Your Questions Answered

Last week we reached out to you to answer any training, sport or nutrition-related questions that may have been on your mind.
We've got some good ones to go over below!
Although we won't do this every week, please feel free to continue shooting over questions like this in the future. We can answer them on a monthly or quarterly basis if they keep rolling in.
How can I improve my reaction time to get to the puck quicker in hockey?
Great question.
First off, reaction time is not entirely a physical skill. It is just as much about your ability to focus on what is going on around you, along with how well you anticipate what's to come.
Wayne Gretzky used to say he never went to where the puck is, he anticipated where it was going and skated towards that area.
From a training standpoint, leg strength and explosive power development help with reaction time. So do the more 'elastic' training drills like plyometrics. And of course, you can train pure reaction time by doing drills that require you to react quickly to move in the proper direction when presented with 2 or more options.
How much protein do I need to eat every day to gain muscle? Should I be using protein powders?
This one is going to involve math!
A general rule of thumb to calculate daily protein intake, in grams, for muscle building is to take your bodyweight and multiply by 0.9. So a 100 pound person would need 90 grams, a 200 person would need 180 grams, etc.
This is a fairly high number.
Normal protein intake would be more like 0.6 grams per pound of bodyweight, so some supplementation of quality protein powders may be necessary to hit your mark.
Just remember that protein powders are always a method of last resort, because they lack so many of the other critical elements (vitamins, minerals, natural creatine) that help you to stay healthy and athletic.
Are 50 pushups and 50 sit-ups each day enough to make me get stronger?
Any athlete who puts in extra work like this, without having to be told by their trainer, coach or parent, should be commended on the drive to succeed they are displaying.
The best way I can answer this is as follows.
When you are working up to being able to do 50 pushups or sit ups in a row your body will adapt to the new challenge and get stronger. Once you achieve it, you won't gain any additional strength from this routine because you've already adapted to meet the challenge.
Much like life, you'll need a greater challenge to continue your development.
And as a side note, athletes at high levels of almost every sport need exceptionally strong and powerful lower bodies, so you'll want to make sure to add leg and hip development as well.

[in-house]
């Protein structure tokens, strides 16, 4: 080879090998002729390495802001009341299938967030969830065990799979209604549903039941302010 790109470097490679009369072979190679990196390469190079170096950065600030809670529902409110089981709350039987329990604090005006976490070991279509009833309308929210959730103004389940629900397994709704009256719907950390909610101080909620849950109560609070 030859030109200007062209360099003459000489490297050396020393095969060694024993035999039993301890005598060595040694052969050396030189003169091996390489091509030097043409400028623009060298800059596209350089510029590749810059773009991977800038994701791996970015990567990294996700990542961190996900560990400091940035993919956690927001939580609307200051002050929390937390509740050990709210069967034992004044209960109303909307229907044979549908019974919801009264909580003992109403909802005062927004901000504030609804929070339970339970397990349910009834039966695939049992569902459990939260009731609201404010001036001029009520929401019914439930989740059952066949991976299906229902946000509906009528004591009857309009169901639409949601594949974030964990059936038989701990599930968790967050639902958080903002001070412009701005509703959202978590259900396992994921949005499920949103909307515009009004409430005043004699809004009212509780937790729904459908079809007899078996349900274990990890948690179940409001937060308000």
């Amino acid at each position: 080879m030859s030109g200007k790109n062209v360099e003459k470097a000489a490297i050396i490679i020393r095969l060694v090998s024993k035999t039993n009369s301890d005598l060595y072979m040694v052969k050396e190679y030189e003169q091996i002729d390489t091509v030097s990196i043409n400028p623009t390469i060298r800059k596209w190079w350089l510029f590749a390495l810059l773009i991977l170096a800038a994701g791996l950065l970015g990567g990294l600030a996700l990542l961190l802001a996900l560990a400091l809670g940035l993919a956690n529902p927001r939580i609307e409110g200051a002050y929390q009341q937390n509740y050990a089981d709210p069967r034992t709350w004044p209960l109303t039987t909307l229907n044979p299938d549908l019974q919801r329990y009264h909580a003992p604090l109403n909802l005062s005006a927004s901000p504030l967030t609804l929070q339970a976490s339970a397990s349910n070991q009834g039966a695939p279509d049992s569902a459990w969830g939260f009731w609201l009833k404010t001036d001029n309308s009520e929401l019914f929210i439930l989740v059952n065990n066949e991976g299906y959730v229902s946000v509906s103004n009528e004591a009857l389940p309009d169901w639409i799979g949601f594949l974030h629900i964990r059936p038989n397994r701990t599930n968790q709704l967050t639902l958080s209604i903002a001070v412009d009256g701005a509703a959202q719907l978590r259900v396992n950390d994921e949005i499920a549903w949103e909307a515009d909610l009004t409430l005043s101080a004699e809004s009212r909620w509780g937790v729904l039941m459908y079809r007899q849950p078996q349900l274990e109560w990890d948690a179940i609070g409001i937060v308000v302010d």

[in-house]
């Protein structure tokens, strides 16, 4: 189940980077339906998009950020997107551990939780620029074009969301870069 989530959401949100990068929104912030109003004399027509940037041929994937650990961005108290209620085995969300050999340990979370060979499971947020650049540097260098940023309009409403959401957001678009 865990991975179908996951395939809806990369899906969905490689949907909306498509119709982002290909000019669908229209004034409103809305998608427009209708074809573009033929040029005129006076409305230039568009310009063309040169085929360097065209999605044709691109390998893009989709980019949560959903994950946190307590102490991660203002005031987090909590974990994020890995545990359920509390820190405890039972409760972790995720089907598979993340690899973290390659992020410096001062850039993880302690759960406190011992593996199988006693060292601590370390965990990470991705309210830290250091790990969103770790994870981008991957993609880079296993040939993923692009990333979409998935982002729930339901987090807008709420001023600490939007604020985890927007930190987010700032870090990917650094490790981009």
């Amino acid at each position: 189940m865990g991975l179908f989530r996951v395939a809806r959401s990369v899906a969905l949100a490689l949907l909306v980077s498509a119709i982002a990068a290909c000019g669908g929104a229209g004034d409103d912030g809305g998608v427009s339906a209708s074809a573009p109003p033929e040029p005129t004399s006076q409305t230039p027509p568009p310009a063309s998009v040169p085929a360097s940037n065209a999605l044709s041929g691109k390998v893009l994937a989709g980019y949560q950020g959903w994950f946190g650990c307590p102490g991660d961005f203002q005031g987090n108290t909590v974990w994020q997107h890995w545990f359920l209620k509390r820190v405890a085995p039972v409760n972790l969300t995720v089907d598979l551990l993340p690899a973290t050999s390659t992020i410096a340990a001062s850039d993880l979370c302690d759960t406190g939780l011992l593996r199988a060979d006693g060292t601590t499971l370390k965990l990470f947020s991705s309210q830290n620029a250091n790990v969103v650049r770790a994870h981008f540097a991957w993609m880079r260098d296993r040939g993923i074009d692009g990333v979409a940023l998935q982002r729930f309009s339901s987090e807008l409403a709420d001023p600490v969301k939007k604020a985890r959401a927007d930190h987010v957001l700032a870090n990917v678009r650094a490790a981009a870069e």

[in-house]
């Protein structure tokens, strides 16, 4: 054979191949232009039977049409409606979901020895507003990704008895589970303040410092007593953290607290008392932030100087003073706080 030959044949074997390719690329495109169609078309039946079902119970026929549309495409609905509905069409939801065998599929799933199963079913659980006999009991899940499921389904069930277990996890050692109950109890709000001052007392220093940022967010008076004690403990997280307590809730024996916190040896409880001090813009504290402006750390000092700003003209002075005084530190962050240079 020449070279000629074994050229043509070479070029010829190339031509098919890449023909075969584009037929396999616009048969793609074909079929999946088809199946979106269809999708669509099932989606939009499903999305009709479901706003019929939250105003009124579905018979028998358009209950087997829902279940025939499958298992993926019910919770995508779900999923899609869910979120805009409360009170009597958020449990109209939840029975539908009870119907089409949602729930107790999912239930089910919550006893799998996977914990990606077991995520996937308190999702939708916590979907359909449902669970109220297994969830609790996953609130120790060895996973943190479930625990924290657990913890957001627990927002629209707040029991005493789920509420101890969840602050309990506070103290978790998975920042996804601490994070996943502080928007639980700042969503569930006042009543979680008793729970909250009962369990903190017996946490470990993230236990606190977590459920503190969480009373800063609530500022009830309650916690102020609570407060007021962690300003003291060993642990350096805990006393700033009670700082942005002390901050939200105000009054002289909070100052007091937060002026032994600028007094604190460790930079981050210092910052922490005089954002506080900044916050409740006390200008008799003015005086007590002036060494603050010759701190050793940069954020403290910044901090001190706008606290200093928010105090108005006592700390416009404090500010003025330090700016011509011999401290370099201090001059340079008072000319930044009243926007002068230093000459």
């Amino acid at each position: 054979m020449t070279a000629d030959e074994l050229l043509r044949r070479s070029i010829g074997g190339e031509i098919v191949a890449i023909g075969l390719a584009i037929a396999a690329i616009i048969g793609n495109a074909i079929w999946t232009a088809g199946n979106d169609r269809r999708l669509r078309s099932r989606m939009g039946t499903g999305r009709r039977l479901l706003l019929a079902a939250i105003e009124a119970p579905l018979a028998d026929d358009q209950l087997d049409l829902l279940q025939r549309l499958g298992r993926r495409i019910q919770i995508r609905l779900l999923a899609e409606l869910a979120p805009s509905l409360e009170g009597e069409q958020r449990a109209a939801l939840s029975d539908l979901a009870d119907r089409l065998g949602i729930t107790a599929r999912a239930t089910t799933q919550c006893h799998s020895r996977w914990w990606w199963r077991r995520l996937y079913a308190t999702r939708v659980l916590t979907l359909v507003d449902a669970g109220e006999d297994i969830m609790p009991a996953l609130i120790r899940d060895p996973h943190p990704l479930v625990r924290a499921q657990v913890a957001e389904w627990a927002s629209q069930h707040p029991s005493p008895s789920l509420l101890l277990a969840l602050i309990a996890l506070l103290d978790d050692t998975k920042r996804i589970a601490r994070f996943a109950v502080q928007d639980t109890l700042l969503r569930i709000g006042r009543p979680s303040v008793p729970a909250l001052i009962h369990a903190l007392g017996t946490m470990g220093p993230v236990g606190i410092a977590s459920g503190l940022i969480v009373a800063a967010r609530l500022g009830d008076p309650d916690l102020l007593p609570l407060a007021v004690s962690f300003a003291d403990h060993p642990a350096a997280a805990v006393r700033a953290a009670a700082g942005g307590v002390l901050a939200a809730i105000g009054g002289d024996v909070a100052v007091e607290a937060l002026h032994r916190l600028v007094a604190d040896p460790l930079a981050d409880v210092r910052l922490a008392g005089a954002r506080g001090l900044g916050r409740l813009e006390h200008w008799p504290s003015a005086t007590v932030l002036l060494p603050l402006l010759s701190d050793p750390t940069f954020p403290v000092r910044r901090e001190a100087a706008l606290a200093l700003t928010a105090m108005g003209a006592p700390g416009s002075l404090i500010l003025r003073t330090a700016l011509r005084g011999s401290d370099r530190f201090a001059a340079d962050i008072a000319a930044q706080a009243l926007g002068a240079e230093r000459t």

What are the best exercises to improve my vertical jump?
The vertical jump is a test of pure explosiveness.
To improve it, think of a car's ability to go fast. It must have a motor with lots of horsepower relative to the size of the car. Put a powerful motor in a sports car and it will go fast, but put that same engine in an 18-wheel truck and it won't pack the same punch.
Your muscle's strength and elasticity act as the motor in this analogy, with your body size being the type of car.
So the solution to improving your vertical is to build more horsepower through strength and power training, while limiting body mass increases.
Exercises like squats, deadlifts, bodyweight or resisted jumps all help most because they mirror the movement of the vertical.
Remember that mobility and coordination restrictions can lower your power output, so if you have a need you'll want to do drills for those areas as well.
Also keep in mind that sports rarely require 2 foot takeoffs when jumping, many times you jump off a single leg. So now you'll need to work single leg stability, strength and power as well if you want your vertical in sport settings to improve as well.
Last but not least, gaining excess weight makes it harder to jump high. If you're doing 12 sets of potato chip eating supersetted with 3 bottles of Gatorade on a regular basis, understand that this will cause some weight gain and will limit your development.
Thank you to those who submitted questions. Keep them coming!

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